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Litigating Reproductive Justice in Africa


In Uganda, three organizations, including CEHURD have filed separate petitions variously challenging the government’s failure to legislate the circumstances under which legal abortion is permitted.

1. Sexual and Reproductive Health Rights

Uganda’s Constitution of 1995 provides national objectives and directive principles of state policy, rights of the people, and obligations that the state has to the people. Under the social and economic objectives, the constitution provides for the right to health care and states that the state shall undertake to ensure that all Ugandans enjoy rights and opportunities and access to health services. The Constitution provides for the right to life and states that no person has the right to terminate the life of an unborn child except as may be authorized by law.

2. Restrictions to Sexual and Reproductive Health Rights

The Penal Code Act criminalizes attempts to procure an abortion (punishable by imprisonment for 14 years), procuring a miscarriage (punishable by imprisonment for 7 years), and the supplying of drugs, etc. to procure abortion (punishable by imprisonment for 3 years). Section 224 of the Penal Code Act, however, provides for an exception to the above offenses and states that a person may not be criminally liable for in good faith and with reasonable care and skill performing a surgical operation on a woman or an unborn child to save the mother’s life having regard the state of the patient and all circumstances of the case.

Litigation for the adequate implementation of sexual and reproductive health services in Uganda has occurred in previous years. In the cases of CEHURD and 4 others V Nakaseke District Local Administration – Civil Suit No 111 of 2012, and CEHURD and 2 others V The Executive Director, Mulago Referral Hospital and another – Civil Suit No 212 of 2013, courts found that negligent acts by hospitals that amounted to the provision of inadequate provision of health care services to pregnant women seeking obstetrics care amounted to violations of the human and maternal rights and the rights of the relatives of the patient (spouse or children) arising under the constitutions and that they could be subjected to psychological torture that could amount to a violation of the right to health under Article 45, objectives XX and XIV(b) of the constitution as well as Article 12 of the International Covenant on Economic, Social and Cultural Rights (ICESCR) and Article 12 of the African Charter.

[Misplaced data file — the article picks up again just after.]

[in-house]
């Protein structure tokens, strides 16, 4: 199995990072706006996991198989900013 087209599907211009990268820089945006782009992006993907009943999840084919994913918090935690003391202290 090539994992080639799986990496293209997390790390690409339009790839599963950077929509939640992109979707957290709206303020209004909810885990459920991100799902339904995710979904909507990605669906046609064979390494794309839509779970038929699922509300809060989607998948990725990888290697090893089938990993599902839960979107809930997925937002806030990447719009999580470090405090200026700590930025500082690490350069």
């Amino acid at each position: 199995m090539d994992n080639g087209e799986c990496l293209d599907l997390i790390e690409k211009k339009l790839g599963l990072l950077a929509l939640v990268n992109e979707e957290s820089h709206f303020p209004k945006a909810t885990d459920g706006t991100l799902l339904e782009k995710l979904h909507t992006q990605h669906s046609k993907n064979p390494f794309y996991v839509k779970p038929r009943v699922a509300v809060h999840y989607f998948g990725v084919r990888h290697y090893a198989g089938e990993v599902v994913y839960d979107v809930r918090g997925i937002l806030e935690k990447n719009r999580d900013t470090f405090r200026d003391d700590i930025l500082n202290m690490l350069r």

The issue surrounding Comprehensive Sexuality Education, which has a huge impact on adolescent sexual and reproductive health and rights and sexual and reproductive health and rights in general, was brought up in CEHURD V the Attorney General – Miscellaneous Cause No. 309 of 2016 and the court held that the inordinate delay of parliament in developing a comprehensive sexuality education policy in Uganda was unjustified and a violation of Uganda’s obligations under international law, articles 30, 34(2) and 41 of the constitution, section4(1)(c),(g) and (i) of the Children (Amendment) Act 2016 and section 4 (1)(2) of the Education (pre-primary, primary and post-primary) Act 2008.

Whereas in CEHURD and 2 others V The Attorney General – Constitutional Petition No 16 of 2011, the court held that the Governments omission to adequately provide basic maternal healthcare services, and emergency obstetric care services in public healthcare facilities is a violation of the right to health, right to life, rights of women and subjects women to inhuman and degrading treatment under the constitution.

3. Policies

The National Policy Guidelines and Service Standards for SRHR, 2006 is very detailed and covers the implementation of sexual and reproductive health and rights, family planning, contraceptive service delivery, safe motherhood, obstetric fistula, adolescent sexual and reproductive health, integration of STI/HIV/AIDS into sexual and reproductive health services, infertility, reproductive tract cancer, menopause and andropause and combating gender-based violence. With regards to abortion, it provides guidelines for post-abortion care, contraception after an abortion, abortion complications, and comprehensive abortion care services which aim to inform the community of the dangers of unsafe abortions, signs and symptoms of abortions, change the negative attitudes towards abortions and also provide counselling services after an abortion.

The National Policy on Elimination of Gender-Based Violence in Uganda has amongst its strategies, improvement and promotion of the usage of sexual and reproductive health services as well as promoting girls’ rights and empowering them to have control over issues surrounding family planning and their sexuality. The National Adolescent Health Policy for Uganda aims to mainstream and provide for adolescent health services to improve the quality of life of adolescents and one of its reproductive targets is to review abortion law to improve services. The National Training Curriculum for health workers on adolescent health and Development (trainee handbook) aims to provide service providers with guidance and skills on providing adolescent-friendly health services, including adolescent reproductive health services.